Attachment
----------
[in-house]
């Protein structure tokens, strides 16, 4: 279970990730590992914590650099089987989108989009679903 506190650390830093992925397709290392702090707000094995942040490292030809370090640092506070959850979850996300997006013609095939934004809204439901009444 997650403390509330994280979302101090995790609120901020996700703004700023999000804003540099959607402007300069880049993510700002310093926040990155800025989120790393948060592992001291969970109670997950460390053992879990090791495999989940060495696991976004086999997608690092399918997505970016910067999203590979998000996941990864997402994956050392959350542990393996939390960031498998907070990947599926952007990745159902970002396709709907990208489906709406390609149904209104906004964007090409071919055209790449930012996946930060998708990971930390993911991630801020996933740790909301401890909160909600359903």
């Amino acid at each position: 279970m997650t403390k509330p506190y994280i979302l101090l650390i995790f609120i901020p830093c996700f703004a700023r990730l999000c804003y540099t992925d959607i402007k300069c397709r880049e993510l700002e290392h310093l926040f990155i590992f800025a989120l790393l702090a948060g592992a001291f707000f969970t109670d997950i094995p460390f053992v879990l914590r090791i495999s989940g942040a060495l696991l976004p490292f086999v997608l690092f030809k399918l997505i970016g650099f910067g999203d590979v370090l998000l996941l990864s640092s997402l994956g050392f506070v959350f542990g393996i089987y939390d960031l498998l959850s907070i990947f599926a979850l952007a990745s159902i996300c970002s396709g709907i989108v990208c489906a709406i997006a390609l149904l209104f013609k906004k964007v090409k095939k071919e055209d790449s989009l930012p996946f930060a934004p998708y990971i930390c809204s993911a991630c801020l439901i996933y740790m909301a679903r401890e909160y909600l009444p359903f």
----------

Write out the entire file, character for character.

[in-house]
């Protein structure tokens, strides 16, 4: 279970990730590992914590650099089987989108989009679903 506190650390830093992925397709290392702090707000094995942040490292030809370090640092506070959850979850996300997006013609095939934004809204439901009444 997650403390509330994280979302101090995790609120901020996700703004700023999000804003540099959607402007300069880049993510700002310093926040990155800025989120790393948060592992001291969970109670997950460390053992879990090791495999989940060495696991976004086999997608690092399918997505970016910067999203590979998000996941990864997402994956050392959350542990393996939390960031498998907070990947599926952007990745159902970002396709709907990208489906709406390609149904209104906004964007090409071919055209790449930012996946930060998708990971930390993911991630801020996933740790909301401890909160909600359903």
């Amino acid at each position: 279970m997650t403390k509330p506190y994280i979302l101090l650390i995790f609120i901020p830093c996700f703004a700023r990730l999000c804003y540099t992925d959607i402007k300069c397709r880049e993510l700002e290392h310093l926040f990155i590992f800025a989120l790393l702090a948060g592992a001291f707000f969970t109670d997950i094995p460390f053992v879990l914590r090791i495999s989940g942040a060495l696991l976004p490292f086999v997608l690092f030809k399918l997505i970016g650099f910067g999203d590979v370090l998000l996941l990864s640092s997402l994956g050392f506070v959350f542990g393996i089987y939390d960031l498998l959850s907070i990947f599926a979850l952007a990745s159902i996300c970002s396709g709907i989108v990208c489906a709406i997006a390609l149904l209104f013609k906004k964007v090409k095939k071919e055209d790449s989009l930012p996946f930060a934004p998708y990971i930390c809204s993911a991630c801020l439901i996933y740790m909301a679903r401890e909160y909600l009444p359903f």